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March 20th, 2016

Once Upon a Time

BY Christian Ford

They say that the more things change the more they stay the same.  But sometimes I wonder if that’s not quite right, if it isn’t that the more things change, the more they become the same.    After all, it isn’t just the milk that’s homogenized.

So it’s helpful to glance over one’s shoulder and see what used to fill up the world.  Take, for instance, Fat Men’s Clubs.  They vanished in the first half of the twentieth century, but they had a pretty good run before that.  If you want to get a sense of what they were, you’d have to go back to movies from before WWII, where substantial character actors strutted about in suits, almost inevitably playing the rich and powerful.

The Fat Men’s Clubs were a relic of a time when calling a fat man “prosperous” wasn’t just a sly jab.  It was a reflection of the fact that food — in comparison to now — was dramatically more expensive, and the avalanche of trash calories that industrial food companies stamp out of corn was not yet ubiquitously available.  There was, as difficult as it may be to understand, a connection between your size and the availability of the calories to change that size.  Underneath this, there were also the beginnings of the shift to fundamentally sedentary lifestyle — the fat cats lived off the physical labor of others.  The comedy lies in knowing that back then, you needed cash in order to get fat.  Now, you need a degree of wealth to have time to be physically active, or a degree of wealth to pay your physical trainer.   Fat Mens Clubs

In the age before information was searchable, knowledge resided in mobile containers known as people.  It was an admirable system.  People were self-maintaining, self-improving, and they even had a way of ensuring that their knowledge wasn’t lost.  I’m not talking about books, though books are crucial.  What I’m talking about are the kinds of knowledge that are rooted in the senses, which cannot be truly conveyed by written text or, god forbid, web video.  These things were conveyed generation to generation by apprenticeship.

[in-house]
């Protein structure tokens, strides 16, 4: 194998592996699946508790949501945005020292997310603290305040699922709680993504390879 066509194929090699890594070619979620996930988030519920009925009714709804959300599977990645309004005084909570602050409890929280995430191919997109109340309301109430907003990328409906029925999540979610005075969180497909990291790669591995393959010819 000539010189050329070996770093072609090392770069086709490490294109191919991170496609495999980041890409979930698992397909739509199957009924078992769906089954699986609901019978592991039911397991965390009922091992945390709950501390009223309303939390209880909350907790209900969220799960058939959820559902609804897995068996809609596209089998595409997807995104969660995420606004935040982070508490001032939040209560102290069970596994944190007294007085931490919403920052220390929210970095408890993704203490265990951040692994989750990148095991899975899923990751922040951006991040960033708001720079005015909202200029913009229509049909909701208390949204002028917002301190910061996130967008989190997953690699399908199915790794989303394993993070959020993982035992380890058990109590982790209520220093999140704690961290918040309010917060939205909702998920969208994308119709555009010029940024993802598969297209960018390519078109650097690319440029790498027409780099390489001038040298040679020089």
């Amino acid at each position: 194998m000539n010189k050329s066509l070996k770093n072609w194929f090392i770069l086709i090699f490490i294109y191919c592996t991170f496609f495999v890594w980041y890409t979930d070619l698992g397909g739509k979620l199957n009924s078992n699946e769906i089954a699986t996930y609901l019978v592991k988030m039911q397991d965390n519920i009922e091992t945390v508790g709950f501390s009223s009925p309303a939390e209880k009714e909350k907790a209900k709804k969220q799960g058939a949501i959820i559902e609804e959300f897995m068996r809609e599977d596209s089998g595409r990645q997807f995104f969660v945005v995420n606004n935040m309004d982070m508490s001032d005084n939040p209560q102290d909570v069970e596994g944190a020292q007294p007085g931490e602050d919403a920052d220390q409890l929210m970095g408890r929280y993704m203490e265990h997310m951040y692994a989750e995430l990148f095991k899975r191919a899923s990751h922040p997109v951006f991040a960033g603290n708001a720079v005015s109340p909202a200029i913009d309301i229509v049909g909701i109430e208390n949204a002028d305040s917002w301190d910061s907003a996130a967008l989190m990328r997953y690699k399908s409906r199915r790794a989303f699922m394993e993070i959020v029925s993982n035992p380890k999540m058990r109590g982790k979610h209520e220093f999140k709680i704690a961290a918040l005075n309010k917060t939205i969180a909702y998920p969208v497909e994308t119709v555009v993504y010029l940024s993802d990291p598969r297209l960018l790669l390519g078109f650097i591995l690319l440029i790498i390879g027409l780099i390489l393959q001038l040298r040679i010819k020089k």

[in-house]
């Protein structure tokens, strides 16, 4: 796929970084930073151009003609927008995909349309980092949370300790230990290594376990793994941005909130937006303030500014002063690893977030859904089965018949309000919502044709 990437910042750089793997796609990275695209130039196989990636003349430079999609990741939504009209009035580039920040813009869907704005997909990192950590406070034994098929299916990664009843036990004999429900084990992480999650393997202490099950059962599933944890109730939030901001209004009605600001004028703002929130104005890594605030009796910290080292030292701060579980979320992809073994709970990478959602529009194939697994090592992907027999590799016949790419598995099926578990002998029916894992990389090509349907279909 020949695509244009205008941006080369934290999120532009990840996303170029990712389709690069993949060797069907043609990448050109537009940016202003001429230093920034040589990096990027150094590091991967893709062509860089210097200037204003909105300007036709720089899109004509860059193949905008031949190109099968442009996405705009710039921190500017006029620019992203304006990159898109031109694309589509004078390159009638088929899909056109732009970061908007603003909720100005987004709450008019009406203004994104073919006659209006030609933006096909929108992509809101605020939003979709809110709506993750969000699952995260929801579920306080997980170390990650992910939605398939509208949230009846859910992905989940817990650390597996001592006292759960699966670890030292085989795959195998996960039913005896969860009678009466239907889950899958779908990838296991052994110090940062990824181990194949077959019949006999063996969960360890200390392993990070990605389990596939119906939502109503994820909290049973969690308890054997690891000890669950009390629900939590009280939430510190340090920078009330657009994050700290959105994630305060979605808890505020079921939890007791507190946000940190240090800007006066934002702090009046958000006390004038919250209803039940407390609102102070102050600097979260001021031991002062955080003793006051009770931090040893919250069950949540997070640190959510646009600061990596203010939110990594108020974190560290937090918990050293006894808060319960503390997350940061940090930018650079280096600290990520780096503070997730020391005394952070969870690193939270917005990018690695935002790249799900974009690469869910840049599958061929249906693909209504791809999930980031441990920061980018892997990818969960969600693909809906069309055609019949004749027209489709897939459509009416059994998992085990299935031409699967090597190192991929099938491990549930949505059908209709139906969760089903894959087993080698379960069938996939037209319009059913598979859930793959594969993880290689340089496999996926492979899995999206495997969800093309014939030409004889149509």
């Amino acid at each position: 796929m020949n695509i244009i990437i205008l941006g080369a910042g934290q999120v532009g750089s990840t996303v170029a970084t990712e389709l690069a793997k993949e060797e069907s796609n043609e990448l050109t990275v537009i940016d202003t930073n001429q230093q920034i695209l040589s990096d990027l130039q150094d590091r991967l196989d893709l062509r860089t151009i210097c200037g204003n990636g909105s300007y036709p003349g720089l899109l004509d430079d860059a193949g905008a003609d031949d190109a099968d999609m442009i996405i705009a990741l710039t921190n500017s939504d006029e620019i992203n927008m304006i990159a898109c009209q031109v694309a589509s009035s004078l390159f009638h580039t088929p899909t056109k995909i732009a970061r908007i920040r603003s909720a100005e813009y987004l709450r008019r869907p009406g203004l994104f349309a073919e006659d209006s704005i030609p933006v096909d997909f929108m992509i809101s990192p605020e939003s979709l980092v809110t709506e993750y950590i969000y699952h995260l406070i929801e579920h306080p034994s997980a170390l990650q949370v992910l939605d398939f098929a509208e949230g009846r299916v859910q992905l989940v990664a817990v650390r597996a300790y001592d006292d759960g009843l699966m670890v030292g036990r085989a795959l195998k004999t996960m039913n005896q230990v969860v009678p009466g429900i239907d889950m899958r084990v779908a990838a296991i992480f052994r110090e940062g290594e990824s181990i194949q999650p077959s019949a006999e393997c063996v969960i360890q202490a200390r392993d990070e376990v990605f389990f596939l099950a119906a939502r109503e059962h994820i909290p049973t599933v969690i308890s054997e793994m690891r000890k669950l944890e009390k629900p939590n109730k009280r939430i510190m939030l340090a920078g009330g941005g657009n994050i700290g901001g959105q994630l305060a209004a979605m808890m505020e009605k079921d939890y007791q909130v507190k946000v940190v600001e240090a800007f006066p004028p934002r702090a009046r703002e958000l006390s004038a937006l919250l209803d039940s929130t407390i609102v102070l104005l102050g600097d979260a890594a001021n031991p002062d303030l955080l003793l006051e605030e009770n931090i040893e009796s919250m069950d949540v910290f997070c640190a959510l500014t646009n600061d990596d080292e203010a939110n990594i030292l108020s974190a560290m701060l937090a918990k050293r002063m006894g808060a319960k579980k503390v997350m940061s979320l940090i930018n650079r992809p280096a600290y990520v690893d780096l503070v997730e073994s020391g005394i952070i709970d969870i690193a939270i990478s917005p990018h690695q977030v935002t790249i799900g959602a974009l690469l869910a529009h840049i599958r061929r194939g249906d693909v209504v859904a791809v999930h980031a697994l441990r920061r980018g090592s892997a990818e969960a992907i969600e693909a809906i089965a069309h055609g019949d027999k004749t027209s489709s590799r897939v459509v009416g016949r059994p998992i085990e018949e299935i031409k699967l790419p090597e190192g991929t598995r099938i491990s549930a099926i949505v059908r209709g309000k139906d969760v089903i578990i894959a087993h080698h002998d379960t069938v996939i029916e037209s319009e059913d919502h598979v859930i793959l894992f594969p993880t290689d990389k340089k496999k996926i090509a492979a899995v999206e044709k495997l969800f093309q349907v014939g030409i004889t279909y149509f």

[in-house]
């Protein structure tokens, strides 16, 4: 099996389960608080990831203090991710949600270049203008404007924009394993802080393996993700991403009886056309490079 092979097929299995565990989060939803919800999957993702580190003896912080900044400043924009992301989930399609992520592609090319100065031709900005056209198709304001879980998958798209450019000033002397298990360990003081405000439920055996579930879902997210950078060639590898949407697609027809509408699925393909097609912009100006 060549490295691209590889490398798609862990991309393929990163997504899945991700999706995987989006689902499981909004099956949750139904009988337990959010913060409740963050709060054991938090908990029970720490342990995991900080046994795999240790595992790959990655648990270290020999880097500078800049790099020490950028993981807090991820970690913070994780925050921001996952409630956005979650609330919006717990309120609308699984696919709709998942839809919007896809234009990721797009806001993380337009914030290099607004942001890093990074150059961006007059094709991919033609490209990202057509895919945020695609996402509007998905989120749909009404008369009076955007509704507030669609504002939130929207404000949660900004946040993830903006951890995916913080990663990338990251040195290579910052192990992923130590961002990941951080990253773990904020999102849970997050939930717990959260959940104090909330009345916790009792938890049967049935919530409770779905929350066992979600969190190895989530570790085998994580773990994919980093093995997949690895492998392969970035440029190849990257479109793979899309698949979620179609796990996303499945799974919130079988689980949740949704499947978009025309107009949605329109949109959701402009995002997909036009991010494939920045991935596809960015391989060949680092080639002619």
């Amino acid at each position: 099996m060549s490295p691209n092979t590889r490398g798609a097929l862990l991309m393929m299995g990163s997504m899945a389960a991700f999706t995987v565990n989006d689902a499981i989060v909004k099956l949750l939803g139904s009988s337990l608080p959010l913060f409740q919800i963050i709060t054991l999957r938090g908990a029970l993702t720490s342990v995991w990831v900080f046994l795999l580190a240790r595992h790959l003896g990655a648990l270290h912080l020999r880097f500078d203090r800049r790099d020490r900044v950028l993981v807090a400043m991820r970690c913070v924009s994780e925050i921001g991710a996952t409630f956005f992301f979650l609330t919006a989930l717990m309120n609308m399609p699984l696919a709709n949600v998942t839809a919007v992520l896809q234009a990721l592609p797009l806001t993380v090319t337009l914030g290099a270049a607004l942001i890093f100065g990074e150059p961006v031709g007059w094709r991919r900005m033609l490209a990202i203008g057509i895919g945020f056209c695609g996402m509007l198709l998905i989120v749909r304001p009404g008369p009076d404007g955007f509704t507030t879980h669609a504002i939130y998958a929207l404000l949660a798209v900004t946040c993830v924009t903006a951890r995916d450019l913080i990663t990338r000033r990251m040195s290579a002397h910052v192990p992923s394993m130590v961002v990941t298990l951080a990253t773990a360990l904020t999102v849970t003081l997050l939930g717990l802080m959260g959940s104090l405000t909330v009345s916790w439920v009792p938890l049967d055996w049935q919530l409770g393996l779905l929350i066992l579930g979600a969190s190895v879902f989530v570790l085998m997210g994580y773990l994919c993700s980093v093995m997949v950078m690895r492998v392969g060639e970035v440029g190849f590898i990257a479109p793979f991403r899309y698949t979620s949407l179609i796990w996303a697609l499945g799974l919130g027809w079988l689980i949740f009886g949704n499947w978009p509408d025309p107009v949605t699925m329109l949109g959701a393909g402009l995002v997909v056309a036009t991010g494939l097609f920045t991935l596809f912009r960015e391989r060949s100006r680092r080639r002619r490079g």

I don’t know who Felix Gillet apprenticed with, other than to know it happened in France in the 19th Century.  But I do know that Felix had learned the arts of the nurseryman, that is, someone concerned with the collection and propagation of useful plants.  He settled in the California Gold Rush town of Nevada City ten years after the first nuggets were found at Sutter’s Mill in 1849 and he had a particular interest in deciduous fruit and nut trees.  From a nursery site on a hilltop stripped bare by mining, Gillet, it’s no exaggeration to say, founded the West Coast’s perennial agriculture industry.  Nuts, strawberries, apples, pears, grapes and more, all arrived in California because he got them there, by transatlantic passage and transcontinental train.

Gillet is long gone and would be long forgotten but for the fact that fruit trees are survivors, and many of Gillet’s plantings still flower and fruit in the foothills of the Sierra Nevada.  A delightful man by the name of Amigo Bob Cantisano — unreconstructed hippie and whipsmart botanist — is out there, finding Gillet’s trees and preserving and propagating them.  It’s not just a hobby, it’s because these trees are survivors, quite capable of taking care of themselves in changing times and not needing the coddling of their industrialized descendants.  Amigo Bob is apprenticing with Felix Gillet from beyond the grave, and if he can pull that off, then we may well have Gillet to thank for establishing the West Coast’s perennial agriculture — once again.